Written by Island Trees Superintendent of Schools Charles Murphy Friday, 10 June 2011 00:00
It was the summer of 1963. Most Americans had never even heard of the mounting troubles in Vietnam. New York’s newest baseball team, the New York Mets, were wrapping another 100-loss season at the Polo Grounds and looking forward to opening their new stadium in Flushing, Queens. In August 1963, Martin Luther King Jr. delivered his “I Have a Dream Speech” in Washington, DC and President Barack Obama had celebrated his second birthday.
1963 – A year that started off like many other years, ended with the shocking assassination of American President John F. Kennedy. America would never be the same. What a year in American history! Despite the turmoil that ended this year, 1963 was a very good one for Island Trees. In April 1963, a young Social Studies teaching candidate was interviewed by Island Trees High School Assistant Principal Frank Procaccini. Mr. Procaccini recommended what he deemed as a “good prospect” to the Board of Education.
Forty-eight school years later, this “good prospect” has taught over 5,000 students, logged in over 42,000 lessons, missed less than a handful of days and throughout the turbulent years that followed the Kennedy assassination, he has been the one constant in our school community. Mr. Robert (Bob) Amato. Barney Stinson, the fictional character from the CBS hit comedy How I Met Your Mother could only describe Bob as…wait for it…wait for it… LEGENDARY. 1963 was the start of Bob’s selfless devotion to the Island Trees school community.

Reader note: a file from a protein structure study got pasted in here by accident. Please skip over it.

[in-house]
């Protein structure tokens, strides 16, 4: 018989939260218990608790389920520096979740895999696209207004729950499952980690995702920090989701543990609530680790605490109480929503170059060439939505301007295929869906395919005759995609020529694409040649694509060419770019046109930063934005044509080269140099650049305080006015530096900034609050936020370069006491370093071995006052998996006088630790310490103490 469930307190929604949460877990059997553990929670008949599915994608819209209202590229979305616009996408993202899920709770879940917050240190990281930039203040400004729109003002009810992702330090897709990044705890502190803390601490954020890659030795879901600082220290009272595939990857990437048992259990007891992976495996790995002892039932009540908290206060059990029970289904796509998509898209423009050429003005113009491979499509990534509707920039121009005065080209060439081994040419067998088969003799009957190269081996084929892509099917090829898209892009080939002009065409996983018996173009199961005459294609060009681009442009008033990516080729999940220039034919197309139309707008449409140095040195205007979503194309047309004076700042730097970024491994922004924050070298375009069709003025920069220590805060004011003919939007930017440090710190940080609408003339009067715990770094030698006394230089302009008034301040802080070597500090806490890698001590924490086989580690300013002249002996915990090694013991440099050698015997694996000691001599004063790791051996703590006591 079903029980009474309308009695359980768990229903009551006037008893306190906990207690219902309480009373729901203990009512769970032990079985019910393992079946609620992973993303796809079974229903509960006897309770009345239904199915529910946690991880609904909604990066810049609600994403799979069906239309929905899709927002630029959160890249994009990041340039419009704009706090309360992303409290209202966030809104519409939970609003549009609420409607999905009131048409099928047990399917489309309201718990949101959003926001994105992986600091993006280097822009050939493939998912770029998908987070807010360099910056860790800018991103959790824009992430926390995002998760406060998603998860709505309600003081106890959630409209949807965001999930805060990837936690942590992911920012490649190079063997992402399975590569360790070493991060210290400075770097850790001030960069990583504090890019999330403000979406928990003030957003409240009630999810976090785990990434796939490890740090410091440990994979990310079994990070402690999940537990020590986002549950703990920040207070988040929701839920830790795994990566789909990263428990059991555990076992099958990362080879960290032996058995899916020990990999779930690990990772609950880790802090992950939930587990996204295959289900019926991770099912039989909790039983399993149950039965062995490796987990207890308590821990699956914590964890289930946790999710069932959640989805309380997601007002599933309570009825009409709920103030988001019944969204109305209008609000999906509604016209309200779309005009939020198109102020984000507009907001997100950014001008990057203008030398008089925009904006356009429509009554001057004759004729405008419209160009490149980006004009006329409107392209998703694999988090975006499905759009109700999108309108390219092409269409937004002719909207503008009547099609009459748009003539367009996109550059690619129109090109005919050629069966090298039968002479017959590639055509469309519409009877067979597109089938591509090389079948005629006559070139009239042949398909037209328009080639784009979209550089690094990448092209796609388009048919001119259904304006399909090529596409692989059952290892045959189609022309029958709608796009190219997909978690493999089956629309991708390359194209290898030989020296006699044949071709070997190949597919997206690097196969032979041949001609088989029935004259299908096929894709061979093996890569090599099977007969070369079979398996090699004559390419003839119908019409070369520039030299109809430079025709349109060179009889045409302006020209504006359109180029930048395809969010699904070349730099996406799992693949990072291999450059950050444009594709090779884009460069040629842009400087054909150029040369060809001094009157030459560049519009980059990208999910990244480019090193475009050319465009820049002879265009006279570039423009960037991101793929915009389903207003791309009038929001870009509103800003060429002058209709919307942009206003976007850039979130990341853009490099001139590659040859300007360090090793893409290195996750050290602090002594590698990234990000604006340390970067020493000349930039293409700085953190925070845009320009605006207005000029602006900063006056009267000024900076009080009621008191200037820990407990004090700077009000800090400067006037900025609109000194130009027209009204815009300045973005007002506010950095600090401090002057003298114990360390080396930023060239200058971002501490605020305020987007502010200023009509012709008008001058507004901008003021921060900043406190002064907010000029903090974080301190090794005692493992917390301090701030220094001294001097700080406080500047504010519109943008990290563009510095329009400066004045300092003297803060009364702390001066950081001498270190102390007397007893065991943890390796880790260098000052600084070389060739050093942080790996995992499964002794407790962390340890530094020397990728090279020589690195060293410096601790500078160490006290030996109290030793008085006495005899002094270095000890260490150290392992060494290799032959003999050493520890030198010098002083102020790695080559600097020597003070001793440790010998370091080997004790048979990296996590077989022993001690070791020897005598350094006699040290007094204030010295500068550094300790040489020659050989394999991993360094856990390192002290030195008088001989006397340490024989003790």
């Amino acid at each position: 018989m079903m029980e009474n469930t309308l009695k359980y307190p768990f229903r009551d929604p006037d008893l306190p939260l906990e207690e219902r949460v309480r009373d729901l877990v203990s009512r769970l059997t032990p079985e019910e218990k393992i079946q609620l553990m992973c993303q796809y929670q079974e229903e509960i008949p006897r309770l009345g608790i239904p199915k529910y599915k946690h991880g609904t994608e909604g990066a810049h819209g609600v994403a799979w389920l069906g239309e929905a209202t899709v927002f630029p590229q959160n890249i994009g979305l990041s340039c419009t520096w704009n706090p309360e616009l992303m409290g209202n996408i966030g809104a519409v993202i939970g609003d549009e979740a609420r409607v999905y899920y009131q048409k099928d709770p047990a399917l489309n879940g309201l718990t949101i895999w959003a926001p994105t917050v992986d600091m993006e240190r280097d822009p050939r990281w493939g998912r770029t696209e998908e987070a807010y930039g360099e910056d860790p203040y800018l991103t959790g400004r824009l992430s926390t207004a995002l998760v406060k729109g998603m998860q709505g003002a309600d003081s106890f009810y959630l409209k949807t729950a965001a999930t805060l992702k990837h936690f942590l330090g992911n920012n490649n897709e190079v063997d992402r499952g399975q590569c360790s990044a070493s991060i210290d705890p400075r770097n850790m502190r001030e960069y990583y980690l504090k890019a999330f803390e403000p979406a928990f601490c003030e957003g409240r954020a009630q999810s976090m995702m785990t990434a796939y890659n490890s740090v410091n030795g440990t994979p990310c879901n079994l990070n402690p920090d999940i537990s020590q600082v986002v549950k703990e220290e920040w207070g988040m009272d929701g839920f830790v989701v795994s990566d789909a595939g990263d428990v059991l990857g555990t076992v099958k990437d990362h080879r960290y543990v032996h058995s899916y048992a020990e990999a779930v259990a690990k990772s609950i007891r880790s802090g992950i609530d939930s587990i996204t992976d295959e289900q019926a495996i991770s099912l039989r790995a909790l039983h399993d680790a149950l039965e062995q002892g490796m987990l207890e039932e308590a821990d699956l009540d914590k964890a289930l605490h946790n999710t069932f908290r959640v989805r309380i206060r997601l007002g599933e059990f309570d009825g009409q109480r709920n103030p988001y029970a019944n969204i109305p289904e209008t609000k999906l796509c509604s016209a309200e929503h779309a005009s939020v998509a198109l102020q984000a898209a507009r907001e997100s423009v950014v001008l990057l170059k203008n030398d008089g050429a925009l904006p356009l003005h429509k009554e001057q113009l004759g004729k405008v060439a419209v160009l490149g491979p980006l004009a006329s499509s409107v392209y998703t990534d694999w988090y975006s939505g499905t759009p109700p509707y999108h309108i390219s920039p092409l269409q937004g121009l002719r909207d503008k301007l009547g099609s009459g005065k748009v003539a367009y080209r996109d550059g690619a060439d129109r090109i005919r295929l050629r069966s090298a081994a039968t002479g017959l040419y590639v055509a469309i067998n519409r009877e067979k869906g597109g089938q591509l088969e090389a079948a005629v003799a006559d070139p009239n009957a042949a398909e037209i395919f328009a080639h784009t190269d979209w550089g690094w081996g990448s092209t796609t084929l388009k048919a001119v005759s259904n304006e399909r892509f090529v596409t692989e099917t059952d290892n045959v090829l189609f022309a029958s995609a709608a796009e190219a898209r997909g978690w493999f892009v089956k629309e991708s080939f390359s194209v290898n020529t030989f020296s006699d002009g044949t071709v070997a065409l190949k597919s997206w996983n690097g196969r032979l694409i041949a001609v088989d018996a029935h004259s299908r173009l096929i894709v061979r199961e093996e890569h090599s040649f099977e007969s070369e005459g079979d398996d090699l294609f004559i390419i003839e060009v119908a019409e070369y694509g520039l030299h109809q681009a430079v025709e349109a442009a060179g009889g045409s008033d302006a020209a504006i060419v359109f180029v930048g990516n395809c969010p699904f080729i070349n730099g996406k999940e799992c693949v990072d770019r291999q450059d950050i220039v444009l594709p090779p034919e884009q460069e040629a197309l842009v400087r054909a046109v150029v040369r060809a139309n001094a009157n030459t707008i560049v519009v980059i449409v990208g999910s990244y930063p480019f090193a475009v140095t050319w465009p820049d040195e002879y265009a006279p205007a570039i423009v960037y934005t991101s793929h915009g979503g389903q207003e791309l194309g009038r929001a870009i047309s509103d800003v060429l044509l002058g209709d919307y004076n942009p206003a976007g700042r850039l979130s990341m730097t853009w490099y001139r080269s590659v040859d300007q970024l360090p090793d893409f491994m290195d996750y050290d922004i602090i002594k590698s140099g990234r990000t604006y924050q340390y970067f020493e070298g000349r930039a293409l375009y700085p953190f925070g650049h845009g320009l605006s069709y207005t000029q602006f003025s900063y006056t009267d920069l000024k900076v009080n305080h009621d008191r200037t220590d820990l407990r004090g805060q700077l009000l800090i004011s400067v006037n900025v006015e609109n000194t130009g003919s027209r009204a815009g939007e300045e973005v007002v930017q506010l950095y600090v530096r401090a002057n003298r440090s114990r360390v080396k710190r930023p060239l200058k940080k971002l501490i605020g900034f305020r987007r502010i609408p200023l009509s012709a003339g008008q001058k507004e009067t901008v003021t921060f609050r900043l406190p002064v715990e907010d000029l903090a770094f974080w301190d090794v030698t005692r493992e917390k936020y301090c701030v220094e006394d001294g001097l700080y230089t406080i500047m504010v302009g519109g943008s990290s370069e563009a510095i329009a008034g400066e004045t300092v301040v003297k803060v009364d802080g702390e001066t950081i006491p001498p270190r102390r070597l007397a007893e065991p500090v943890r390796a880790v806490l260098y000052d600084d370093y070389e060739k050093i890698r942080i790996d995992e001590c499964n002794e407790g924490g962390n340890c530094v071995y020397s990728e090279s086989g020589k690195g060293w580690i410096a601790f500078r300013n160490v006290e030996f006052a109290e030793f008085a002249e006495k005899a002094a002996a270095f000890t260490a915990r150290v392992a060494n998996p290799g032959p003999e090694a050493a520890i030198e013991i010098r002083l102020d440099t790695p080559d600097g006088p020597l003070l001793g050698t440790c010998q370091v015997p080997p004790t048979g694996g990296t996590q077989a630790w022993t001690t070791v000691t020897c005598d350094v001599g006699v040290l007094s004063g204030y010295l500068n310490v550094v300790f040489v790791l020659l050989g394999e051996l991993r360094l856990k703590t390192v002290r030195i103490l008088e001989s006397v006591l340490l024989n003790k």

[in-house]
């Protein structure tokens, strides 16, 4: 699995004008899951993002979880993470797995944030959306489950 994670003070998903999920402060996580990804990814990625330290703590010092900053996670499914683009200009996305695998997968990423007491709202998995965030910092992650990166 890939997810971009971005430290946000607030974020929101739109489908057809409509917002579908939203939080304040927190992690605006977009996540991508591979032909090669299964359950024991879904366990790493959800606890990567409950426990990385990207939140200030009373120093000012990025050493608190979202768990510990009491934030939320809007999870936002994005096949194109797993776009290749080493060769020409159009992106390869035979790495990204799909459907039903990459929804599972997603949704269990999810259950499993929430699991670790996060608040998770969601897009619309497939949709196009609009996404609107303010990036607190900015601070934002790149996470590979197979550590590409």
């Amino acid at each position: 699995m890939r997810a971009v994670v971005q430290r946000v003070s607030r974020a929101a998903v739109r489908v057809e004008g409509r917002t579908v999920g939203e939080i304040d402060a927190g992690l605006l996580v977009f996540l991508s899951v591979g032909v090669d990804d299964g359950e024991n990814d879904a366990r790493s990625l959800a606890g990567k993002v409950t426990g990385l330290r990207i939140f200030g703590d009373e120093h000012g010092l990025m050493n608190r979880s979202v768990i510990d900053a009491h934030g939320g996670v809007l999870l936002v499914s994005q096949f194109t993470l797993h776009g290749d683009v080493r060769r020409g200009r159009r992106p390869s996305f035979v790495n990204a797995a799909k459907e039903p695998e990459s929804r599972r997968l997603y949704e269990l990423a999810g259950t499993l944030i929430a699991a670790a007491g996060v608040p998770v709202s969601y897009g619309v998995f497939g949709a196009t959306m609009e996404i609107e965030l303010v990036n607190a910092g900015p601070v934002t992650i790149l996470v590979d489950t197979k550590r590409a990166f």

On most days, Bob is the first teacher to arrive at the high school and is often the last one to leave. The school district may be closed during holidays and the summer months, but Mr. Amato is there. Bob is truly an Island Trees icon.
This June, however, will be Bob’s last as a full-time social studies teacher. Bob has decided to retire from his teaching responsibilities after all of these years of dedicated service to Island Trees. This was by no means an easy decision after all of these years of service and rarely missing a day of work. In fact, years and years would go by before he would take a sick day. I would really like to say that Bob would be missed; however, since Bob is not interested in golf, shuffleboard or fishing, he has already requested to be placed on our substitute teacher list, so he can begin his second career in Island Trees. On behalf of the Board of Education, the staff, students, and community, I would like to congratulate Bob on his “retirement” and we’ll see you in September!